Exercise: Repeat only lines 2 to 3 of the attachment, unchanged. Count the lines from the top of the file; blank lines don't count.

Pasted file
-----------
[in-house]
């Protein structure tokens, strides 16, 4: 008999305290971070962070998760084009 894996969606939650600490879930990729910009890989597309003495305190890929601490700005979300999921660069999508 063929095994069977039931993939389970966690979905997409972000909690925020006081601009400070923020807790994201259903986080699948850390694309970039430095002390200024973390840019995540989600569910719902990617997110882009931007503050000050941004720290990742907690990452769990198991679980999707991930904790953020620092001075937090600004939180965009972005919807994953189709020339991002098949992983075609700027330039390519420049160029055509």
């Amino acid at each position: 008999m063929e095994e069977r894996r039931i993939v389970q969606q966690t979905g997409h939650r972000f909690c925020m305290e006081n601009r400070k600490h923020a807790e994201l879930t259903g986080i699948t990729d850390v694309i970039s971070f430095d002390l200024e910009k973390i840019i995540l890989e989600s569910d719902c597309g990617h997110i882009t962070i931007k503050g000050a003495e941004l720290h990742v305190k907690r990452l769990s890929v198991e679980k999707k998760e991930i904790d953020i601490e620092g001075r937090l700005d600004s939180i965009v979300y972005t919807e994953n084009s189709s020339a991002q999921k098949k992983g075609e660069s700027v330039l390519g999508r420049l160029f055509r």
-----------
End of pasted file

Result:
């Protein structure tokens, strides 16, 4: 008999305290971070962070998760084009 894996969606939650600490879930990729910009890989597309003495305190890929601490700005979300999921660069999508 063929095994069977039931993939389970966690979905997409972000909690925020006081601009400070923020807790994201259903986080699948850390694309970039430095002390200024973390840019995540989600569910719902990617997110882009931007503050000050941004720290990742907690990452769990198991679980999707991930904790953020620092001075937090600004939180965009972005919807994953189709020339991002098949992983075609700027330039390519420049160029055509």
């Amino acid at each position: 008999m063929e095994e069977r894996r039931i993939v389970q969606q966690t979905g997409h939650r972000f909690c925020m305290e006081n601009r400070k600490h923020a807790e994201l879930t259903g986080i699948t990729d850390v694309i970039s971070f430095d002390l200024e910009k973390i840019i995540l890989e989600s569910d719902c597309g990617h997110i882009t962070i931007k503050g000050a003495e941004l720290h990742v305190k907690r990452l769990s890929v198991e679980k999707k998760e991930i904790d953020i601490e620092g001075r937090l700005d600004s939180i965009v979300y972005t919807e994953n084009s189709s020339a991002q999921k098949k992983g075609e660069s700027v330039l390519g999508r420049l160029f055509r």